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A soft solution to harden hybrid networks

A new twist on software-defined networking makes the hybrid wide-area network feasible for organizations worried about data security.

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Data security is a persistent concern for organizations looking at new technologies. One relatively novel connection system is the hybrid wide-area network — but some say security worries keep businesses from using this versatile, cost-effective system. Now, a new technology known as software-defined WAN (SD-WAN) could be the key to unlocking the benefits of hybrid and persuading the naysayers.

Hybrid WANs: flexible, but are they secure?

Hybrid WANs use two or more kinds of network technologies to connect locations. A hybrid system could involve multiprotocol label switching (MPLS) plus T3s or Internet-based virtual private networks (VPNs). It’s the WAN made adaptable. You can mix and match technologies to best suit your situation. For example, you could use MPLS for mission-critical data and Internet-based VPNs to access cloud services.

But are hybrid WANs secure? That’s an important question for a number of enterprises. Many say no. “Security is the greatest barrier to the hybrid WAN,” writes web security firm Blue Coat in a recent whitepaper. The company says some are loath to give up their centralized MPLS-only WANs. “The main reason for backhauling architecture is to put all that traffic through the layers of security resident at the data centre.”

Soft on hybrids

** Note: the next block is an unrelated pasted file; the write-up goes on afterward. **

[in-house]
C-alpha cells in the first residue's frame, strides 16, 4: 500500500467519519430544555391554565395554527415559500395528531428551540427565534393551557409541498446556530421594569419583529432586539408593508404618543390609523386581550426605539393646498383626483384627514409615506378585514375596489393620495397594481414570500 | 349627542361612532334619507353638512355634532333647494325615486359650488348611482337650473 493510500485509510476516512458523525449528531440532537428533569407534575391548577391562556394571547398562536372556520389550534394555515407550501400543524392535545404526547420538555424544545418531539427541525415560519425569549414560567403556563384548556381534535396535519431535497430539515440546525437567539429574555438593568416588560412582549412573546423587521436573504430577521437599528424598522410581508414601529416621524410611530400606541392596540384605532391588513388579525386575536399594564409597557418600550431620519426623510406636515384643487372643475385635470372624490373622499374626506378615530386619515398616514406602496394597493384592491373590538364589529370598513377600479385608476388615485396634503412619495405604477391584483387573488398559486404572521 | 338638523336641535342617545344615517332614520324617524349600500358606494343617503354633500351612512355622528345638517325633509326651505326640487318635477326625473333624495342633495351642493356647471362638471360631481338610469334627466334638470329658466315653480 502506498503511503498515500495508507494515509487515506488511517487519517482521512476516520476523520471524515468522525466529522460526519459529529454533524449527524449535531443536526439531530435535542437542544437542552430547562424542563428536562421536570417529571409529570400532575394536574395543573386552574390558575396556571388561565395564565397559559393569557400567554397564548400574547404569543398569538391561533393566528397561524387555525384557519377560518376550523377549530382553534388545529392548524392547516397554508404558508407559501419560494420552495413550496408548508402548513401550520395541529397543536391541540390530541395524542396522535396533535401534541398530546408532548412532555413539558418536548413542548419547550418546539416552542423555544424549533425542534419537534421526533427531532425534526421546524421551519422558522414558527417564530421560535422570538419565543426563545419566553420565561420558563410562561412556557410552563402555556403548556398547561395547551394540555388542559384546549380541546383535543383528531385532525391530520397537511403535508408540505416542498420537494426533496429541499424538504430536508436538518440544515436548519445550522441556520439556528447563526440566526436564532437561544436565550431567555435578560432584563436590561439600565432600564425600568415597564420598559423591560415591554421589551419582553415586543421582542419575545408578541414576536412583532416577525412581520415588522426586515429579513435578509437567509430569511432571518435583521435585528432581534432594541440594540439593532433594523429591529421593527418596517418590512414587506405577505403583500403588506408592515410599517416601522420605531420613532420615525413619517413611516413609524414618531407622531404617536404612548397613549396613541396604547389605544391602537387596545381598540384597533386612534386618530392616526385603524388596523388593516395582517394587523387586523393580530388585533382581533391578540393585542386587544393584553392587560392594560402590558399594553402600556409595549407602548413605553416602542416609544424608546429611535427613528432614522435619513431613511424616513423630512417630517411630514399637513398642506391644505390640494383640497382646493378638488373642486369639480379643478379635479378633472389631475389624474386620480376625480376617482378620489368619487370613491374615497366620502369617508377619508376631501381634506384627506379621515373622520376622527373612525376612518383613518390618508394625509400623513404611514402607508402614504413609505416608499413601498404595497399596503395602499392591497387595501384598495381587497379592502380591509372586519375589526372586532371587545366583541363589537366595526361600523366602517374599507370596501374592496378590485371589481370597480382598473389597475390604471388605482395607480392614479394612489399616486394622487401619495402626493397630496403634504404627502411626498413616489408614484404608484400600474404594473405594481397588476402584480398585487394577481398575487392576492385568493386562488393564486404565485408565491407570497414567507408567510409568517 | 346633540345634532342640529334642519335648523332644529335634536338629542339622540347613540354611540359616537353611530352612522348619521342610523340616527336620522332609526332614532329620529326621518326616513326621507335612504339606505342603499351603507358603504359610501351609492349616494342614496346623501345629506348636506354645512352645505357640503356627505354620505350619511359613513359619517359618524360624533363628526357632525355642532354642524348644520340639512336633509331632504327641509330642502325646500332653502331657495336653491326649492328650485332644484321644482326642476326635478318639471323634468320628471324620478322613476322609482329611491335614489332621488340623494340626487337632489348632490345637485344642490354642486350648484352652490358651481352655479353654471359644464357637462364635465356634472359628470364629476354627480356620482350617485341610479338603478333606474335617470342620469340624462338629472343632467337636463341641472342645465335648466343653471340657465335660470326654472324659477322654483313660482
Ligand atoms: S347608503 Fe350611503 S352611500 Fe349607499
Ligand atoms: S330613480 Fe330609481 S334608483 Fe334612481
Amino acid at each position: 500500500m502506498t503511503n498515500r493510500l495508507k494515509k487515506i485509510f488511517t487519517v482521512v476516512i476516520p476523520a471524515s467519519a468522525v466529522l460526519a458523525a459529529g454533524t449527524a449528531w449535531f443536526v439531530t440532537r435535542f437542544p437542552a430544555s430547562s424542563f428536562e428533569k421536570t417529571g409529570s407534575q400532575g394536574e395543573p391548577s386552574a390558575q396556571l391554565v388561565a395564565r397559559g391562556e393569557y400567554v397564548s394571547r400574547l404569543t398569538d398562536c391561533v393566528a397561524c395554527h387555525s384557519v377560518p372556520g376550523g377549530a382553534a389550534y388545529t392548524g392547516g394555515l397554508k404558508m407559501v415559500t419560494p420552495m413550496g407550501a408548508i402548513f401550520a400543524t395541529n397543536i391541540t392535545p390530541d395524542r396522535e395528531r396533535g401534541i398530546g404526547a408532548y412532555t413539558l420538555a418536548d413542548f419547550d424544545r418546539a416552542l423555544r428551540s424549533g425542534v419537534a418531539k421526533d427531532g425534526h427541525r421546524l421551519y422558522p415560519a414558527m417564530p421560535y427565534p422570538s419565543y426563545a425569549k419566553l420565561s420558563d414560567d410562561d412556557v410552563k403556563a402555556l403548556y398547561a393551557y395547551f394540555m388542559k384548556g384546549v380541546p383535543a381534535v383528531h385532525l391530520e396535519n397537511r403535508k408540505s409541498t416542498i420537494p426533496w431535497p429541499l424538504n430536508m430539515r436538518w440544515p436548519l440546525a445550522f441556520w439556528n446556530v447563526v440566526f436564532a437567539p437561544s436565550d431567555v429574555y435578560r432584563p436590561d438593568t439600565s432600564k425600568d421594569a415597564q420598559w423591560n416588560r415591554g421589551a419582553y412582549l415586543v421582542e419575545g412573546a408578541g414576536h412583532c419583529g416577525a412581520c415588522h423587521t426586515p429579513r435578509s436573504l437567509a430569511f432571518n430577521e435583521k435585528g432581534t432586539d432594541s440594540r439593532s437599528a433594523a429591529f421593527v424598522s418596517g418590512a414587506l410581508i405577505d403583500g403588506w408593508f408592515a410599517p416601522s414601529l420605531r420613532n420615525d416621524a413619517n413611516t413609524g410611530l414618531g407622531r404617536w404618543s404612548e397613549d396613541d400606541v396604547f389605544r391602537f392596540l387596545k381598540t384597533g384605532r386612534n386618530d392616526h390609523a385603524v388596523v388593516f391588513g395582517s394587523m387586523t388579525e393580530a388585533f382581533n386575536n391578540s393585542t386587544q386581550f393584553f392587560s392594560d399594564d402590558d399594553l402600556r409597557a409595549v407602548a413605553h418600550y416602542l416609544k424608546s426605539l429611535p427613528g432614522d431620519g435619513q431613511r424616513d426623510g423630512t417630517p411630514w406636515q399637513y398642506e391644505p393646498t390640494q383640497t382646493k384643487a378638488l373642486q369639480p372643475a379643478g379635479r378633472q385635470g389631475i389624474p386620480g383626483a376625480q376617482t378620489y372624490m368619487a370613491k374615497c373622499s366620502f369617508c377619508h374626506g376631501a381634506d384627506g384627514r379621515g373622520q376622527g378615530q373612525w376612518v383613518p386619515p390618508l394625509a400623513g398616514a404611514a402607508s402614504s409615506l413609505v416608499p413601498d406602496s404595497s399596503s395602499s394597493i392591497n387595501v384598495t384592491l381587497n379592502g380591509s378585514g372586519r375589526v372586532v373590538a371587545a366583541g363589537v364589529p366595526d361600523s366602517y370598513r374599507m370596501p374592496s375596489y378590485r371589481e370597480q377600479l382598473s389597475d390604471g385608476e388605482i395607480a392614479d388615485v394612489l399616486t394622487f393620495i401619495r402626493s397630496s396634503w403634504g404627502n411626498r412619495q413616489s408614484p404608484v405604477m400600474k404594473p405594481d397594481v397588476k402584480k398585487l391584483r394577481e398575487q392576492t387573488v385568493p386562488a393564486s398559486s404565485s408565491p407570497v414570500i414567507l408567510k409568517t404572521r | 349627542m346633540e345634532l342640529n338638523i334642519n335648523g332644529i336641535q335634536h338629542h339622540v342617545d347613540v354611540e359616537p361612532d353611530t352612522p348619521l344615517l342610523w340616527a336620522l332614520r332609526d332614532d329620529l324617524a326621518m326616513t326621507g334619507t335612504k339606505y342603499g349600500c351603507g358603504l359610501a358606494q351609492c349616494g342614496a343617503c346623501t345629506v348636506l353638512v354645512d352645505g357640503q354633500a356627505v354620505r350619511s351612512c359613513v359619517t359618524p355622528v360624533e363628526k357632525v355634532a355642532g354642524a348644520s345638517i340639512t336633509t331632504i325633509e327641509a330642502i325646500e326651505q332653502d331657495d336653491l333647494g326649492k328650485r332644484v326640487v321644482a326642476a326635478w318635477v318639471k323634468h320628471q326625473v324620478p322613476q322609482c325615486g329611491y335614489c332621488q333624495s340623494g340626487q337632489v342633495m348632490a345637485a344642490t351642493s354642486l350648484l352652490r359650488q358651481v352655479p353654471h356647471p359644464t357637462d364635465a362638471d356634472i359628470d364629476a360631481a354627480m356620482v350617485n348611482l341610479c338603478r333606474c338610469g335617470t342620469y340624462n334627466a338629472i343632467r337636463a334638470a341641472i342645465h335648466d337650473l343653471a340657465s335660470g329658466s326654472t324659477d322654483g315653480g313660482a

The whitepaper goes on to say security-as-a-service is a way to protect information travelling across hybrids. But it’s not the only answer. Other IT industry watchers point to SD-WAN as a solution. It allows companies to manage hybrid networks more efficiently, sending data down the best path according to parameters for speed, security and other requirements.

The security piece is crucial. As Jessica Scarpati writes in a Tech Target article, experts believe the encryption and network-monitoring capabilities built into SD-WAN platforms “finally make hybrid networks secure enough for widespread use.”

What’s more, SD-WAN is “increasingly viable” for many organizations, according to IT research firm IDC. In a survey, it found that “consistent security” was the No. 1 reason that businesses rolled out the technology. Other driving factors included optimization of WAN bandwidth and the ability to deploy network connections more quickly.

Andrew Lerner, a research vice-president at IT market-watcher Gartner, says in a blog post that SD-WAN awareness and uptake “are skyrocketing … We are seeing organizations with large numbers of distributed locations in North America and Europe (especially retail and financials) adopting and evaluating SD-WAN.”

And it’s not just leading-edge organizations. As Lerner says, “mainstream and even technology laggards” ranging from small to huge are stepping into the technology.

Lerner points out that in a poll of attendees at a Gartner conference, 63 per cent said their WANs are the most expensive portion of their networks. Had that poll asked if they’d like to spend less on their WAN, chances are most would have said yes.

Hybrid WAN architecture is one way for companies to reduce networking expenses. Now that SD-WAN is on the scene, organizations can rest assured that their hybrid systems will also be secure.

Illustration courtesy of Free Digital Photos

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